2. To control your cow, give it a bigger pasture. This is a great quote from Zen Master Suzuki Roshi, talking about controlling your mind. I see the cow and her pasture as a form of allowing things to happen — instead of tightly controlling something, you’re opening up, giving it more room, a bigger pasture. The cow will be happier, will roam around, will do as she pleases, and yet your needs will also be met. The same is true of anything else — stepping back and allowing things to happen means things will take care of themselves, and your needs will also be met. And you’ve done no work.

  3. You have less stress, less to worry about. Imagine allowing things to happen naturally, and things work out, and all you did was smile and watch. You don’t have to worry about shaping things, about controlling something that doesn’t want to be controlled. You don’t have to push, and fix leaks, and put out fires. You just let things work on their own. They happen.

  4. Things will surprise you. Let’s say you’re allowing something to happen. You might want it to go a certain way, to a certain outcome. That’s your goal. But what if you let go of this idea? What if you say, “I don’t know what will happen.” (Btw, you really don’t.) What if you say, “Let’s see what happens.” Then things will happen, but not the way you planned. The outcome might be completely different than what you’d hoped for. But it can still be great, just different. It might even be wonderful, and surprising. Surprises are good, if we accept that things always change and that change is good.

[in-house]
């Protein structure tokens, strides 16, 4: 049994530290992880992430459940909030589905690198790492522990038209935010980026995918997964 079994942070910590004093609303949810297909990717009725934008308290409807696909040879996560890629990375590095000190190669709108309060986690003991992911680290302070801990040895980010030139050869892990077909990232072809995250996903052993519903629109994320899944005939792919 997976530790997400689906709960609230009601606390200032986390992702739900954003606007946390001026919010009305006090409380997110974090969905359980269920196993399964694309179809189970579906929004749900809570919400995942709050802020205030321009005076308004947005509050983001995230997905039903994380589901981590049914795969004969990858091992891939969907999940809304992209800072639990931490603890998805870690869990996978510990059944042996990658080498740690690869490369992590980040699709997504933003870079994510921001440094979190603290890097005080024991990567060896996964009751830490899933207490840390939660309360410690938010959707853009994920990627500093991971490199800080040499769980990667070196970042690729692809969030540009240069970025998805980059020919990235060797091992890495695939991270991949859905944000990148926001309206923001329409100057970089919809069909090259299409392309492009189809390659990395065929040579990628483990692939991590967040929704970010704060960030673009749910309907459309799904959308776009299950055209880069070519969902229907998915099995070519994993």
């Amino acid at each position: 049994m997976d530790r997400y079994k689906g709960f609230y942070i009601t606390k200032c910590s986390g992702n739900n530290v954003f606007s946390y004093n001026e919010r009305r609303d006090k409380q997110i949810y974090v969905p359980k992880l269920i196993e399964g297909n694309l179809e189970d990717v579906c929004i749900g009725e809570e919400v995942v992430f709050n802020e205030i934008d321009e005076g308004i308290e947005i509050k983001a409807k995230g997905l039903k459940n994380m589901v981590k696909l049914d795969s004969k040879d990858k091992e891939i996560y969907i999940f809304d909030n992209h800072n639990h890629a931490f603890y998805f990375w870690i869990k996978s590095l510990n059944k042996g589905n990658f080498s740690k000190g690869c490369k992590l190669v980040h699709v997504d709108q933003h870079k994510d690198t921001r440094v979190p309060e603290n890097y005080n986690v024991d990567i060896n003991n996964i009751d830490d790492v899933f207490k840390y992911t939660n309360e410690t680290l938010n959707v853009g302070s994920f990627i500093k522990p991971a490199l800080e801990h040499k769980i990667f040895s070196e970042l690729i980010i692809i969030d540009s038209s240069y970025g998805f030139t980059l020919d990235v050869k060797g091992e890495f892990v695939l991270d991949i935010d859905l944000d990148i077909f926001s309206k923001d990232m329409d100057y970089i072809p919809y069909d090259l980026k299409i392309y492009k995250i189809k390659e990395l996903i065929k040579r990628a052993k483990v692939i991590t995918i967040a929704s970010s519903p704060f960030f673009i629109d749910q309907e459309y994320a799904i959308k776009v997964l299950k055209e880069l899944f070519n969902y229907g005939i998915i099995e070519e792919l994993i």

5. You learn how things work. Instead of trying to make things work the way you want them to work, just watch them work. You’ll learn much more about human nature, about the nature of the world, as you see things work without you controlling it. It might change you.

That’s all very good, Leo, you’re thinking. But that won’t put the food on my table.

Maybe you’re right. And so, don’t let me stop you from what you need to do. Carry on.


Becoming More Deeply Committed to My Commitments

How often have you half-assedly committed to something, but didn’t really put your entire being into following through on that commitment?